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Cemento-Ossifying Fibroma

Ossifying fibroma is an uncommon lesion that tends to occur during the third and fourth decades of life, and in women more commonly than men. Uncommonly, rapid growth may be seen in children (juvenile ossifying fibroma).

Cementifying fibroma and cemento-ossifying fibroma are terms occasionally used when the bony islands in these jaw tumors are round or spheroidal. They are, for all practical purposes, the same lesions as ossifying fibroma, with recent classification schemes merging these entities under ossifying fibroma.

These occur in similar age groups and locations, exhibit comparable clinical characteristics, and have the same biological behaviour.

Clinical & radiographic features

 It is a generally slow-growing, asymptomatic, and expansile lesion.

In the head and neck, ossifying fibroma may be seen in the jaws, craniofacial bones, and anterior cranial fossa. Lesions of the jaws characteristically arise in the tooth-bearing regions, most often in the mandibular premolar-molar area

The most important radiographic feature of this lesion is the well-circumscribed, sharply defined border, with a generally expansile profile.

Ossifying fibromas, present a variable appearance, depending on the density of calcifications present. Lesions may be relatively radiolucent because of evenly dispersed, calcified new bone. Lesions may also appear as unilocular or multilocular radiolucencies that bear a resemblance to odontogenic lesions. A mixed radiolucent-radiopaque image is seen when islands of tumor bone are densely calcified.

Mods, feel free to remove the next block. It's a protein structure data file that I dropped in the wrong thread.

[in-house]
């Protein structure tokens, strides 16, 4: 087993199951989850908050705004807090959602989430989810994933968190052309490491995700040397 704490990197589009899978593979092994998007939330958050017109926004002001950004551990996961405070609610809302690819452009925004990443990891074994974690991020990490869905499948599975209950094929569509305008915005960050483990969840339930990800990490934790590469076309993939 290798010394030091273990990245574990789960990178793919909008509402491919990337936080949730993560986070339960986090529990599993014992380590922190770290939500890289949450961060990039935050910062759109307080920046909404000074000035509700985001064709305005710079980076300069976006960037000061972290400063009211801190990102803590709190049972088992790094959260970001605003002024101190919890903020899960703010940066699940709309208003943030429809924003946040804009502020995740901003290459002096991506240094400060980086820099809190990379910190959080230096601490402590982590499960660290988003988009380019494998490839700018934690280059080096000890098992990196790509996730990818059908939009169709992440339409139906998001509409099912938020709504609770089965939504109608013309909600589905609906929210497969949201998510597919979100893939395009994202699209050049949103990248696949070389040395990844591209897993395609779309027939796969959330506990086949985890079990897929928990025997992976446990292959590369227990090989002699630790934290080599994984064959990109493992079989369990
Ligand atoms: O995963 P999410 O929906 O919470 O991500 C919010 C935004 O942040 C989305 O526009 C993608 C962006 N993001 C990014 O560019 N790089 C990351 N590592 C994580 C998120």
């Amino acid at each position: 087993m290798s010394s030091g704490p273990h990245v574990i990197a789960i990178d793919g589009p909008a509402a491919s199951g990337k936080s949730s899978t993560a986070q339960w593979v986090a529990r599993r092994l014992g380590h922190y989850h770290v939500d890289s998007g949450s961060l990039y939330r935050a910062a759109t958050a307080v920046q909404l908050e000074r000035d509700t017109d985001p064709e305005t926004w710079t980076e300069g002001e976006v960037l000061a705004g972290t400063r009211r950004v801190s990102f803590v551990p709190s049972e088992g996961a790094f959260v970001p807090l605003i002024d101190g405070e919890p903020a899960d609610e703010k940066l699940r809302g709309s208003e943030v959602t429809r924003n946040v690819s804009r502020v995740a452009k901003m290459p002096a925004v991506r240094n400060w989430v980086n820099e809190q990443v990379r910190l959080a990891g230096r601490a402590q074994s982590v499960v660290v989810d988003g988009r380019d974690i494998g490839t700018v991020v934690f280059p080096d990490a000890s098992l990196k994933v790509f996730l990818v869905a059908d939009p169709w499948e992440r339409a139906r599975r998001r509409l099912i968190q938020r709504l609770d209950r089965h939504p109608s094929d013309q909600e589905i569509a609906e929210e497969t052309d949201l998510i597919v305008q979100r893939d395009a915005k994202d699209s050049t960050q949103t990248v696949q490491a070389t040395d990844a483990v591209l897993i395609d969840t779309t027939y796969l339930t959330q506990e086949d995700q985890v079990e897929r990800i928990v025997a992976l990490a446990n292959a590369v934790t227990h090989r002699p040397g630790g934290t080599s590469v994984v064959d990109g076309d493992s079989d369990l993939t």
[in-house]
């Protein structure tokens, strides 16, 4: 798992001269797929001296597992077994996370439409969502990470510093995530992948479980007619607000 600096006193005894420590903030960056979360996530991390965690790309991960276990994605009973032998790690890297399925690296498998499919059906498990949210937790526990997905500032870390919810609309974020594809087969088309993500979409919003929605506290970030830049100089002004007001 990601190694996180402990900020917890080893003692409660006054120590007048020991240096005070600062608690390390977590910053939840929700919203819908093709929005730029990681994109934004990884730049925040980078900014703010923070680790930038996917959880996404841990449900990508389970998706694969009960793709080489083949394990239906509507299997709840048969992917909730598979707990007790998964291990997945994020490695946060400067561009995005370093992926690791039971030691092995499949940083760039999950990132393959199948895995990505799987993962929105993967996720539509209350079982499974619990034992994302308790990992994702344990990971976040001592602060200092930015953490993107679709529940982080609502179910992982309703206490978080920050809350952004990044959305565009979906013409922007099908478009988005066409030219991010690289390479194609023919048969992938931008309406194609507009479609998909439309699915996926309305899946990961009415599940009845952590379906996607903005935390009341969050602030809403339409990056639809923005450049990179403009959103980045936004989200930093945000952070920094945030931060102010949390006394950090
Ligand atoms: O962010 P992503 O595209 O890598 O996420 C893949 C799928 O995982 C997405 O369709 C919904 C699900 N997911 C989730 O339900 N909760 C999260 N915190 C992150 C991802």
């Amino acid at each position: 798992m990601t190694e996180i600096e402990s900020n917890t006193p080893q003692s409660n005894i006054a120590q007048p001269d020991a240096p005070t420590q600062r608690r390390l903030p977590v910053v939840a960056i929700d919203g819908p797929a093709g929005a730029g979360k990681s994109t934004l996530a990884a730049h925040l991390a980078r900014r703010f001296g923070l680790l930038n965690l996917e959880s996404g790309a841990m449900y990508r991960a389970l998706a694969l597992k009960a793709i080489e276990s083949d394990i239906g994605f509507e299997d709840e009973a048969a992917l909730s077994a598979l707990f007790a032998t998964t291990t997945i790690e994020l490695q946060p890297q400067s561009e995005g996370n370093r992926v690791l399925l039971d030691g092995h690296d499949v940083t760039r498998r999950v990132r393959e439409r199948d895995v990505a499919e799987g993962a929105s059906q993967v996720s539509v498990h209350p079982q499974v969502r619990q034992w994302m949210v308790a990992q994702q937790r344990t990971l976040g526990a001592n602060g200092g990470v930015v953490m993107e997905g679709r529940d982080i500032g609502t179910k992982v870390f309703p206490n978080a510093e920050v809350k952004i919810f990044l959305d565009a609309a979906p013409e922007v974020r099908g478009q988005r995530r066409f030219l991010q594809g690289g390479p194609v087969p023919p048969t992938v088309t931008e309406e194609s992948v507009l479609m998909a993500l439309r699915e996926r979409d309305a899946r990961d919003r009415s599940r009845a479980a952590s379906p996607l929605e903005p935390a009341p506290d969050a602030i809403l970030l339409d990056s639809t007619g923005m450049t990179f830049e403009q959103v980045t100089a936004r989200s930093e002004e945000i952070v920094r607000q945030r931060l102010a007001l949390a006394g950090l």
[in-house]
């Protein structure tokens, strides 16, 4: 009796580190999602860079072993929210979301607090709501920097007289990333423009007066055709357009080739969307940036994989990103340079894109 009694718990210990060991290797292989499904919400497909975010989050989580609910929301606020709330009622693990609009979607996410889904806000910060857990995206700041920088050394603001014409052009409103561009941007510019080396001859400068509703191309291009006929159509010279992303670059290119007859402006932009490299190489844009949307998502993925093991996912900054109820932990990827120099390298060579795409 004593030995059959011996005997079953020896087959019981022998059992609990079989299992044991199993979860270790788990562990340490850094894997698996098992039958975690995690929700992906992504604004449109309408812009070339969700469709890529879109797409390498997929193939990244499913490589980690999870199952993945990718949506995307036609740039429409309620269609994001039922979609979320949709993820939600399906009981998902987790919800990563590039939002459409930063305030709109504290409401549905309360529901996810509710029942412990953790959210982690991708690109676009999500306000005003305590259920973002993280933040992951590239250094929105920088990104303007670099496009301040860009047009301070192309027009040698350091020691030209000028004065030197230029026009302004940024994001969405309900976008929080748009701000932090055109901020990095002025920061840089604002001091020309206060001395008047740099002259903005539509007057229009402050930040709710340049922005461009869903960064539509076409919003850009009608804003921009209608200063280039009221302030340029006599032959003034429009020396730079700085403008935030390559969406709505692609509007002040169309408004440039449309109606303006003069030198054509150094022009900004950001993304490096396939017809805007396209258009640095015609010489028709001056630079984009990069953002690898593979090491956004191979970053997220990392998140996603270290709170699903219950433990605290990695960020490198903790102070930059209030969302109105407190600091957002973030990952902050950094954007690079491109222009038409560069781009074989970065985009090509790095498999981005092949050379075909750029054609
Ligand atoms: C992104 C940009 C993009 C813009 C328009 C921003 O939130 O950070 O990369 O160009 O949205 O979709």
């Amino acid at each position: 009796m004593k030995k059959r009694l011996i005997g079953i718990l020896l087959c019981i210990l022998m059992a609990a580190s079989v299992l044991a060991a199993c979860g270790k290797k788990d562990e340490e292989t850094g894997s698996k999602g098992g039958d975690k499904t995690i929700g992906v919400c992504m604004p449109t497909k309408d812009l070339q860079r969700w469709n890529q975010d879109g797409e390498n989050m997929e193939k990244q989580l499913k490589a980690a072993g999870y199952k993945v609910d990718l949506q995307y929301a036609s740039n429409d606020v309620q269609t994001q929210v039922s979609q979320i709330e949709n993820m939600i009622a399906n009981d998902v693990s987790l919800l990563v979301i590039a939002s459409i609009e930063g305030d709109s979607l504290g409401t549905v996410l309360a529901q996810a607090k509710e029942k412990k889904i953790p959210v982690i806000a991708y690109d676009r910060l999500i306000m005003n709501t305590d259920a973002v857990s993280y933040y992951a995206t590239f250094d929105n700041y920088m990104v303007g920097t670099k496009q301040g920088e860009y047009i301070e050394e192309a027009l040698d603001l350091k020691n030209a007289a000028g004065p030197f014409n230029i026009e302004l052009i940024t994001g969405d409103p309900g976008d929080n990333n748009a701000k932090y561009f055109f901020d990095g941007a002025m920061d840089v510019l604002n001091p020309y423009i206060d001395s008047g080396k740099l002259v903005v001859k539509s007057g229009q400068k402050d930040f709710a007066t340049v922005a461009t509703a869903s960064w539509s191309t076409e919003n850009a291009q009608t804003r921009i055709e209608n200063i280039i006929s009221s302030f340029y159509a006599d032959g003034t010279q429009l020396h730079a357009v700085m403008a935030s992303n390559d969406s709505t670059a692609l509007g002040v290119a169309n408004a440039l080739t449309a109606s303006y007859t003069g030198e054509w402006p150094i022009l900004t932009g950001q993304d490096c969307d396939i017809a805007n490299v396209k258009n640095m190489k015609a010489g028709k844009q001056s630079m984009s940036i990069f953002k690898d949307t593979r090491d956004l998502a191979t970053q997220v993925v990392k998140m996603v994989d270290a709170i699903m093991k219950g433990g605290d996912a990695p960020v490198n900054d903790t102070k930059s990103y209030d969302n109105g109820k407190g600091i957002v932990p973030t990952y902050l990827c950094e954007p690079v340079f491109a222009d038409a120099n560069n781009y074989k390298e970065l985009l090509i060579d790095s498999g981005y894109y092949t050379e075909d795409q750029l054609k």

The roots of teeth may be displaced; less commonly, tooth resorption is seen.

Differential diagnosis

Distinguishing between ossifying fibroma and fibrous dysplasia is the primary diagnostic challenge. These lesions may exhibit similar clinical, radiographic, and microscopic features. The most helpful clinical feature in distinguishing the two is the well-circumscribed radiographic appearance of ossifying fibroma and the ease with which it can be separated from normal bone. In most cases, the well-defined appearance of ossifying fibroma is evident radiographically.

Treatment and prognosis

Treatment of ossifying fibroma is most often accomplished by surgical removal using curettage or enucleation. In cases where there is aggressive behavior marked by rapid growth and enlargement, resection may be necessary. The lesion is typically separated easily from the surrounding normal bone. Recurrence is described only rarely after removal.

OPG view in a case  shows well-defined mixed radiopaque-radiolucent lesion with radiolucent band at periphery in 46 to 48 tooth region. Inferior border of the mandible is intact

 A very large cemento-ossifying fibroma is located in the right aspect of the mandible with a radiolucent rim around the lesion (arrow) Copyright © 2015 by Korean Academy of Oral and Maxillofacial Radiology

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